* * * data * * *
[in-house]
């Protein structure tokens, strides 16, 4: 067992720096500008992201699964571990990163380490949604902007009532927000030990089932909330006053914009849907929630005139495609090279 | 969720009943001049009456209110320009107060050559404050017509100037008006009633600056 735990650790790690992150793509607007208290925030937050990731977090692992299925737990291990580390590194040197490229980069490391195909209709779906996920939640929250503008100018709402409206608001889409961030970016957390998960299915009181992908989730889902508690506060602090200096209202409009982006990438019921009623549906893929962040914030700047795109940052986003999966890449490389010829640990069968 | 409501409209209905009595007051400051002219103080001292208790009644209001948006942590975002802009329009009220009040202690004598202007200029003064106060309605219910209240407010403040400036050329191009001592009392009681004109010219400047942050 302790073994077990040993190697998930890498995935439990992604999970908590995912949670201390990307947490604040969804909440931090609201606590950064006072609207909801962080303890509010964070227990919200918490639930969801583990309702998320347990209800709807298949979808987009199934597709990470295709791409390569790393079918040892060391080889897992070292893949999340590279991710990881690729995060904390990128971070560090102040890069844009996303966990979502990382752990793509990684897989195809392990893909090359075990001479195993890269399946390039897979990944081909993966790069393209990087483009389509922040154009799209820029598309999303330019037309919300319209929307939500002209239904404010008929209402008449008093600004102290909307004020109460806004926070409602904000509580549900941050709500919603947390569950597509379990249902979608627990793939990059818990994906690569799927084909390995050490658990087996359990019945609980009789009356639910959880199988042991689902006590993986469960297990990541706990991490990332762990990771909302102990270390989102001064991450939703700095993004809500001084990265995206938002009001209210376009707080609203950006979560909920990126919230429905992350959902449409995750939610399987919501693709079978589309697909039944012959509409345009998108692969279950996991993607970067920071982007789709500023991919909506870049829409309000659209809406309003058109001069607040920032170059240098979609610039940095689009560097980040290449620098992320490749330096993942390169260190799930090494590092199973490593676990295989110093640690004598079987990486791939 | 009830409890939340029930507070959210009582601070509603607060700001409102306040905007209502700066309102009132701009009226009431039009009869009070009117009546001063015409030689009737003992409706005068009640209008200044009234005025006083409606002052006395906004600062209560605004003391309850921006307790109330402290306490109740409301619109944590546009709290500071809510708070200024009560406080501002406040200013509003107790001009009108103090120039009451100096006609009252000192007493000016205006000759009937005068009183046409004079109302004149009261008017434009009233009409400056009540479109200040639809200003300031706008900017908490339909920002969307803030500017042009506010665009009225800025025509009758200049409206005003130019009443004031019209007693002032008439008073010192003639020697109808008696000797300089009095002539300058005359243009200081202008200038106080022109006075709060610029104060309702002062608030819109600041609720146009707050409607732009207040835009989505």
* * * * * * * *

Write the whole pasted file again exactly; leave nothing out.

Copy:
[in-house]
């Protein structure tokens, strides 16, 4: 067992720096500008992201699964571990990163380490949604902007009532927000030990089932909330006053914009849907929630005139495609090279 | 969720009943001049009456209110320009107060050559404050017509100037008006009633600056 735990650790790690992150793509607007208290925030937050990731977090692992299925737990291990580390590194040197490229980069490391195909209709779906996920939640929250503008100018709402409206608001889409961030970016957390998960299915009181992908989730889902508690506060602090200096209202409009982006990438019921009623549906893929962040914030700047795109940052986003999966890449490389010829640990069968 | 409501409209209905009595007051400051002219103080001292208790009644209001948006942590975002802009329009009220009040202690004598202007200029003064106060309605219910209240407010403040400036050329191009001592009392009681004109010219400047942050 302790073994077990040993190697998930890498995935439990992604999970908590995912949670201390990307947490604040969804909440931090609201606590950064006072609207909801962080303890509010964070227990919200918490639930969801583990309702998320347990209800709807298949979808987009199934597709990470295709791409390569790393079918040892060391080889897992070292893949999340590279991710990881690729995060904390990128971070560090102040890069844009996303966990979502990382752990793509990684897989195809392990893909090359075990001479195993890269399946390039897979990944081909993966790069393209990087483009389509922040154009799209820029598309999303330019037309919300319209929307939500002209239904404010008929209402008449008093600004102290909307004020109460806004926070409602904000509580549900941050709500919603947390569950597509379990249902979608627990793939990059818990994906690569799927084909390995050490658990087996359990019945609980009789009356639910959880199988042991689902006590993986469960297990990541706990991490990332762990990771909302102990270390989102001064991450939703700095993004809500001084990265995206938002009001209210376009707080609203950006979560909920990126919230429905992350959902449409995750939610399987919501693709079978589309697909039944012959509409345009998108692969279950996991993607970067920071982007789709500023991919909506870049829409309000659209809406309003058109001069607040920032170059240098979609610039940095689009560097980040290449620098992320490749330096993942390169260190799930090494590092199973490593676990295989110093640690004598079987990486791939 | 009830409890939340029930507070959210009582601070509603607060700001409102306040905007209502700066309102009132701009009226009431039009009869009070009117009546001063015409030689009737003992409706005068009640209008200044009234005025006083409606002052006395906004600062209560605004003391309850921006307790109330402290306490109740409301619109944590546009709290500071809510708070200024009560406080501002406040200013509003107790001009009108103090120039009451100096006609009252000192007493000016205006000759009937005068009183046409004079109302004149009261008017434009009233009409400056009540479109200040639809200003300031706008900017908490339909920002969307803030500017042009506010665009009225800025025509009758200049409206005003130019009443004031019209007693002032008439008073010192003639020697109808008696000797300089009095002539300058005359243009200081202008200038106080022109006075709060610029104060309702002062608030819109600041609720146009707050409607732009207040835009989505």